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Top US State Dept official in Pak to review progress in S Asia strategy


Press Trust of India Washington
A top US State Department official is in Pakistan to review the progress made by Islamabad in President Donald Trump's regional policy, in particular their commitment in the fight against terrorism.
Alice Wells, Principal Deputy Assistant Secretary in Bureau of South and Central Asian Affairs at State Department, arrived in Pakistan yesterday.
"While in Islamabad, senior bureau official Wells will discuss our South Asia strategy and Pakistan's stated commitment to eliminate all terrorist groups present in its country, as well as our shared interest in building economic and commercial ties that benefit both nations," the State Department said in a statement.
The department did not give the duration of her stay in Pakistan. However, it said she would be travelling to Karachi.
"Wells will also travel to Karachi to meet with senior government officials and the business community. She will discuss our ongoing efforts to build strong economic and people-to-people ties," the State Department said.
In Islamabad, she will meet with US Embassy staff and several senior Pakistani government officials, international organisation leaders, and members of the private sector.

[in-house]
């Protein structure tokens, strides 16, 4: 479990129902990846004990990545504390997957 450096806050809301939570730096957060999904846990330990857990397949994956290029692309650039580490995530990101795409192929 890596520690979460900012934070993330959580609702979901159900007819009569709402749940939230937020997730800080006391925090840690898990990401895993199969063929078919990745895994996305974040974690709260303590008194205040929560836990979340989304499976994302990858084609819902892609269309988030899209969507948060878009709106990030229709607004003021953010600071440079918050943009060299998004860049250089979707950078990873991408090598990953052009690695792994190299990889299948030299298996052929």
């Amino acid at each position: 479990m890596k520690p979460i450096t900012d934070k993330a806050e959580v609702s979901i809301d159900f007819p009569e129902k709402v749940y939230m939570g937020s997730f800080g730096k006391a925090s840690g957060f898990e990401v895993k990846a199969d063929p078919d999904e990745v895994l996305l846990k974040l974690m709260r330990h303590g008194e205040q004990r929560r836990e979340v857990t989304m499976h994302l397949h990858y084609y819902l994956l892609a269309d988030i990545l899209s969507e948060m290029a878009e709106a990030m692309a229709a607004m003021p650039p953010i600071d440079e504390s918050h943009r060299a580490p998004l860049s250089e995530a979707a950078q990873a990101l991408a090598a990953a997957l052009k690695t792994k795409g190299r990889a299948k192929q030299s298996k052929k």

Wells' visit to Pakistan comes amidst reports that the Trump Administration is considering taking a series of strong measures against Pakistan.
CIA Director Mike Pompeo, who has been nominated by Trump as his next Secretary of State and incoming National Security Advisor John Bolton are known for adopting a tough posture towards Pakistan.
Leading American journal, Foreign Policy magazine this week said the White House was engaged in an internal debate about the tempo and scale of possible punitive steps against Pakistan, "echoing arguments under previous US presidents".
"Some officials and military officers favour a hard line with Pakistan, maintaining that years of aid and accommodation have produced little in return. But other voices in the administration worry about alienating a nuclear-armed country of 200 million people bordering China," it said.

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First Published: Mar 29 2018 | 6:45 AM IST

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